November 27, 2019: A fantastic, under-appreciated ’70s mystery!

SLEUTH (1972)

dir. Joseph L. Mankiewicz

December 11, 8:30 PM


Alamo Drafthouse DTLA

In a low-key way, Sleuth is one of the strangest and most surprising movies made in the ‘70s. This two-hander stars Michael Caine as Milo Tindle, the younger lover of a woman who is married to the pompous and successful novelist Andrew Wyke (Laurence Olivier). We never see her; instead, the film leans in to observe the men engage in a battle of wits, determination, and violence. Sleuth defies classification as it gives Olivier and Caine two hours to tear into a dense script, each trying to assert dominance over the other.

The film plays as part of the Alamo Drafthouse’s series dedicated to movies that inspired Knives Out. The program also includes Deathtrap (which is like Sleuth’s fraternal twin, with Caine stepping into something like the Olivier role) and Robert Altman’s magnificent Gosford Park, among others. It’s worth noting, too, that Sleuth is not the easiest movie to see, and this is a restored print from the Academy Film Archive which has only been run once before.

35mm |  INFO + TICKETS




dir. Elle-Máijá Tailfeathers and Kathleen Hepburn

Opens November 29 — Array

A bold single-take style fosters an exploration of the effects of trauma in this real-time story about two very different Indigenous women who spend an uneasy afternoon together. Pregnant 19-year old Rosie flees her abusive home life and is offered help by 30-something Áila (played by co-director Elle-Máijá Tailfeathers). Theirs is not an easy pairing, as their different backgrounds and perspectives add tension to what began as a well-meaning intervention on Áila’s part. This is playing at distributor Array’s own space, a terrific new campus in Filipinotown with an intimate 50-seat screening room. Check Array’s page for a variety of screenings which will be followed by conversations with filmmakers Tailfeathers and Kathleen Hepburn and star Violet Nelson.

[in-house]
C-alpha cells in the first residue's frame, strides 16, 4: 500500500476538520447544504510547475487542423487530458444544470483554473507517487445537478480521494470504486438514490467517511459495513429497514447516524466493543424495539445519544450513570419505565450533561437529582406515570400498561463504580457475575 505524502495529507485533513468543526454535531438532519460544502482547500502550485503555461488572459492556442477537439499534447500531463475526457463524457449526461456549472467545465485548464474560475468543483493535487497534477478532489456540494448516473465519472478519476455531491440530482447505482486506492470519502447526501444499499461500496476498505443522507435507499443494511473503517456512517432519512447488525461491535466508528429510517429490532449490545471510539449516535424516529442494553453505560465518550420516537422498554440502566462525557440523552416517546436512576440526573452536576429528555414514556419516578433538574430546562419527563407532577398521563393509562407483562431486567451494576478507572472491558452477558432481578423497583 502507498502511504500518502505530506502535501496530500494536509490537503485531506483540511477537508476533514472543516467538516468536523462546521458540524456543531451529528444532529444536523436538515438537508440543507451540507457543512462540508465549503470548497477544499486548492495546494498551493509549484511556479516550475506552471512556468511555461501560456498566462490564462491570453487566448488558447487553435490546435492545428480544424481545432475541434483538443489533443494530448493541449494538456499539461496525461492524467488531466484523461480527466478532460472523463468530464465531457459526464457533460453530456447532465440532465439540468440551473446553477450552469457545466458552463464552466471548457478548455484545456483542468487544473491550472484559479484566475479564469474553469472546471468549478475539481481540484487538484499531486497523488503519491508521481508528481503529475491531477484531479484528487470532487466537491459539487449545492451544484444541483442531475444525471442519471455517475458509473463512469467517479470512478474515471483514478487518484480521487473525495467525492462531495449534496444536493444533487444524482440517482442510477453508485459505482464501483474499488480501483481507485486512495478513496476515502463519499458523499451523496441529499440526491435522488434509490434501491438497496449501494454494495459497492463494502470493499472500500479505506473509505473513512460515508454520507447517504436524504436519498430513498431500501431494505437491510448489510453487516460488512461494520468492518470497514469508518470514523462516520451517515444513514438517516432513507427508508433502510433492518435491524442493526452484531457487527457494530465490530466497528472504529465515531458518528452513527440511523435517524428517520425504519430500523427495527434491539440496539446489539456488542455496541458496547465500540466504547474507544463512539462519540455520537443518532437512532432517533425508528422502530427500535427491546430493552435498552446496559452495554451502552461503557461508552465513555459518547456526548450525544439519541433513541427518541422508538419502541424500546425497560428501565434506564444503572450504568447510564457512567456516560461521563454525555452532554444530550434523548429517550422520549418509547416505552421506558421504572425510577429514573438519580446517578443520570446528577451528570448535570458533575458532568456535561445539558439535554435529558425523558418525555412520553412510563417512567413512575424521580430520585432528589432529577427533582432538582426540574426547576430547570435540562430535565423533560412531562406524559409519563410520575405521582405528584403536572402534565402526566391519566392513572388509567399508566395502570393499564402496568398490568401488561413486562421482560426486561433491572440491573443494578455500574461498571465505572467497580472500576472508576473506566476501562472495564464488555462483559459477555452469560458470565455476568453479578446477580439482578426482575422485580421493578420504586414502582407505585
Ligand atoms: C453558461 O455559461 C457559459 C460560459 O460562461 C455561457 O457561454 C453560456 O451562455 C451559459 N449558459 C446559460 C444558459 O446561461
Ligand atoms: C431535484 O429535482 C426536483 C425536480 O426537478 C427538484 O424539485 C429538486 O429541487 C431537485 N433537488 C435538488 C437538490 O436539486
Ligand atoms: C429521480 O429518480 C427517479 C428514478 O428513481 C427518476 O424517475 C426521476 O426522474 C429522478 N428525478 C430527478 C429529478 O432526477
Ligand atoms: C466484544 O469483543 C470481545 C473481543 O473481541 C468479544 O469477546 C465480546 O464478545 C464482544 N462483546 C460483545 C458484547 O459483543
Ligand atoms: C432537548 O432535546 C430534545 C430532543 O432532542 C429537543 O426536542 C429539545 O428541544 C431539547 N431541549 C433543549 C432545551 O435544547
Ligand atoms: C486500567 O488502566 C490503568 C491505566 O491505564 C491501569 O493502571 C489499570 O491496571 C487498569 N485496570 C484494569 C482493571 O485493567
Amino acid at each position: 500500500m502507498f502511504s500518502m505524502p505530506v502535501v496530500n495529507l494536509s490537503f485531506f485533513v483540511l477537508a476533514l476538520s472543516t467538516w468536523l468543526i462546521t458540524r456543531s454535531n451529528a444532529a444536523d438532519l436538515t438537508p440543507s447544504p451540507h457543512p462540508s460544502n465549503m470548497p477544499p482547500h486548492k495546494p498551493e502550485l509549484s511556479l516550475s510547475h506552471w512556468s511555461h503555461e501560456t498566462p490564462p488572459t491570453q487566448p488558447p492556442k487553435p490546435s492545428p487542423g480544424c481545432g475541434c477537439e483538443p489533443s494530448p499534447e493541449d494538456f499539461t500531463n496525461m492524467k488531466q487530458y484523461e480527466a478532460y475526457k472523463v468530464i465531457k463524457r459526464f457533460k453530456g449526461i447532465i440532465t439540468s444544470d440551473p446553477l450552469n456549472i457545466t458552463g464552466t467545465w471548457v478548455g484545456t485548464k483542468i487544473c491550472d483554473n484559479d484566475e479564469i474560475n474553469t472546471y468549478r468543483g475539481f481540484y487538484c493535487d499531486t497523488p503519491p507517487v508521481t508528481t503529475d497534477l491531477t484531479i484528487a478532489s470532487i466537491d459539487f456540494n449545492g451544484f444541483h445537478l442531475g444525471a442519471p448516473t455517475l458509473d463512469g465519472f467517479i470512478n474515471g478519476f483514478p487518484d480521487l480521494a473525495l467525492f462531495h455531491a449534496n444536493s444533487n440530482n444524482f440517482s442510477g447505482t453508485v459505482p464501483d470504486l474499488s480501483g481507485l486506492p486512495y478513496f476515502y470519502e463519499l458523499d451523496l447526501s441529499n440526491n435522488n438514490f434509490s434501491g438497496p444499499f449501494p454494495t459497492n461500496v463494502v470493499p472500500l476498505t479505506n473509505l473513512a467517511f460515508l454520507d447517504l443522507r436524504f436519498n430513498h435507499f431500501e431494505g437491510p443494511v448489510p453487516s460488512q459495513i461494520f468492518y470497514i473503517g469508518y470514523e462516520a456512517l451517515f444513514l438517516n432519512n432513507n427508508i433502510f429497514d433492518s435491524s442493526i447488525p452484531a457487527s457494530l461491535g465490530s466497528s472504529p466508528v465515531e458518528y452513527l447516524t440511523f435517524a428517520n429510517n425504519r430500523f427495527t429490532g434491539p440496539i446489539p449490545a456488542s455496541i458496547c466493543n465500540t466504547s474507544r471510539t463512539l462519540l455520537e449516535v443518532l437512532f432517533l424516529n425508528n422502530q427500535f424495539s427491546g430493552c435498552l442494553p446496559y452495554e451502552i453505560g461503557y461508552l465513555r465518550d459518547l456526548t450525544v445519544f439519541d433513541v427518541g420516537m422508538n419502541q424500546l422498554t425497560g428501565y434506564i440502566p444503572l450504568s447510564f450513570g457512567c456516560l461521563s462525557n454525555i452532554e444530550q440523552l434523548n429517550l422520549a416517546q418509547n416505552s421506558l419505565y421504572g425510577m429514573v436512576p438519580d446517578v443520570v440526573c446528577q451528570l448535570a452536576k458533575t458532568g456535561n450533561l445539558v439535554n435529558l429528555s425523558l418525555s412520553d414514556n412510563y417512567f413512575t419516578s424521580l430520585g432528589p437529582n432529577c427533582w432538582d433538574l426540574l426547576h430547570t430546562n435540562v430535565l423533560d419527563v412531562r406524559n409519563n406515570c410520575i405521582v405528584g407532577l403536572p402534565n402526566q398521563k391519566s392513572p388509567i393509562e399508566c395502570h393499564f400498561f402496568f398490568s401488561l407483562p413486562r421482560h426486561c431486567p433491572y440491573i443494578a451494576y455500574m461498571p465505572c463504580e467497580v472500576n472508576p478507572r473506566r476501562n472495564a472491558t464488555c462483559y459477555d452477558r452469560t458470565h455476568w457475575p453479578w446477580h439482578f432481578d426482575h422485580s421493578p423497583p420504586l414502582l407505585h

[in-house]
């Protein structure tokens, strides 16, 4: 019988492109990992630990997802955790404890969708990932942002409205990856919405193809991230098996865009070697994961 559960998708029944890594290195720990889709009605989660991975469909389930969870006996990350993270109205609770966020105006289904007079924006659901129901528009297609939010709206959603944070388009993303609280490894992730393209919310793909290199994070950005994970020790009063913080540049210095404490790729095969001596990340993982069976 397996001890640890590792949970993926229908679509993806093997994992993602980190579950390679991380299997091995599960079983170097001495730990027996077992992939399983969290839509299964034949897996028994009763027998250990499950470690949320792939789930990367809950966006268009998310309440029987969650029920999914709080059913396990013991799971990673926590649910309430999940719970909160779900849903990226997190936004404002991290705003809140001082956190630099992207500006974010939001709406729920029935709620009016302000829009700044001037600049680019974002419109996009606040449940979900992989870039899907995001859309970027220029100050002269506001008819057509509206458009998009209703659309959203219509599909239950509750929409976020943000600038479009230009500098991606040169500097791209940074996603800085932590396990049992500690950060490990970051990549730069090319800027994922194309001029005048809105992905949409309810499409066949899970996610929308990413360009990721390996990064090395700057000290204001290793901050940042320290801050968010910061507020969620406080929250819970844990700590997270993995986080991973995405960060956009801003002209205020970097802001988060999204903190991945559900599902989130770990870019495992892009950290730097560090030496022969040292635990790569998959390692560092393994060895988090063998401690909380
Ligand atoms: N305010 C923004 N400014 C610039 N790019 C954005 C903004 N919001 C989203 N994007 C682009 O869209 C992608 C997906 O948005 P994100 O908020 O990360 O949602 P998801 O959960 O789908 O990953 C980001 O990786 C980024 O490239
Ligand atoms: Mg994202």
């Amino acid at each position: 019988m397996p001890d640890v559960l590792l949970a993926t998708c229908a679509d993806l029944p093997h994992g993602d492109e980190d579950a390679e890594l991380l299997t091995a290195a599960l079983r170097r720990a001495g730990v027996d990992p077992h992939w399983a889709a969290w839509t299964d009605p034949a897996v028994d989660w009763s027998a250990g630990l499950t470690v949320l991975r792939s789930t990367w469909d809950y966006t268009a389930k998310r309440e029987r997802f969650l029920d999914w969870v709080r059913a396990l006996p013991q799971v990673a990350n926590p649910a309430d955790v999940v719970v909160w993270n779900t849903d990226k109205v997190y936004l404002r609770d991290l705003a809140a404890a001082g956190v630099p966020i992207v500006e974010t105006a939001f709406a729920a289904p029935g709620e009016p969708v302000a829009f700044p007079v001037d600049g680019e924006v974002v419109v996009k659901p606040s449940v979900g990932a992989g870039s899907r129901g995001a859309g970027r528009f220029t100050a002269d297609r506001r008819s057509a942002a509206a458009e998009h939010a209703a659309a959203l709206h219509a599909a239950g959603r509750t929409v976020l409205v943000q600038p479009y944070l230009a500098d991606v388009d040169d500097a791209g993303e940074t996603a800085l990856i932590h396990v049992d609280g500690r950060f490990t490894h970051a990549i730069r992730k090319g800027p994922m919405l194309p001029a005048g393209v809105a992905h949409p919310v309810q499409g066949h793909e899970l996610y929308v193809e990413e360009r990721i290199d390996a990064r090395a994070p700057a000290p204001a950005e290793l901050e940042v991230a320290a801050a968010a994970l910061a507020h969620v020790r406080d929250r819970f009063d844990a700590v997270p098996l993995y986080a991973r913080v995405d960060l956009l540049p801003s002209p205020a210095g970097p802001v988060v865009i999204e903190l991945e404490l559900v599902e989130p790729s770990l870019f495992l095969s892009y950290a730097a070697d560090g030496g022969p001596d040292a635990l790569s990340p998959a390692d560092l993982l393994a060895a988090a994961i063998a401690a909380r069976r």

dir. David Cronenberg

November 29, 2:00 PM – New Beverly Cinema

Considering how perceptive David Cronenberg has been about media and technology and their effect on human interaction (in films like Videodrome, The Fly, and Crash), of course he made the defining video game movie. eXistenZ seems, at first, like a baffling set of nested narratives, but ultimately becomes a commentary on all the weird factions and brand worship that define a significant section of the gaming community. Basically: Cronenberg made the Gamergate movie 15 years before that culture war kicked off — and since many of the tactics and camps of Gamergate have come to define the cultural-political landscape of 2019, eXistenZ might be among the director’s most important films.



dir. Toshiya Fujita

December 4, 7:30 PM – Arclight Hollywood

At birth, Yuki Kashima is charged with avenging the many injustices endured by her mother. She goes about this task with limb-severing gusto, which makes for Grand Guignol entertainment that has influenced many filmmakers, most notably Quentin Tarantino. But Lady Snowblood is focused on a lot more than the visual allure of violence, and this is a film in which revenge is not nearly as simple as striking down the people who have done wrong: It is a revenge movie crafted as a stark, gory tragedy.



dir. Penelope Spheeris

December 6, 11:59 PM – Nuart Theatre

Mid-’80s teen killer movies with a strong musical influence (a sub-sub-genre that Netflix should include in the ol’ algorithm) are typically represented by River’s Edge. Penelope Spheeris’s The Boys Next Door also deserves to be a standard-bearer. This grim crime story has a matter-of-fact style that lends an air of uncomfortable authenticity to the violent actions of two just-graduated young men. The lead performances from Maxwell Caulfield and Charlie Sheen are among each actor’s best, working in concert with Spheeris to make the malcontent outsiders interesting without demanding unjustified sympathy.


Leave a Reply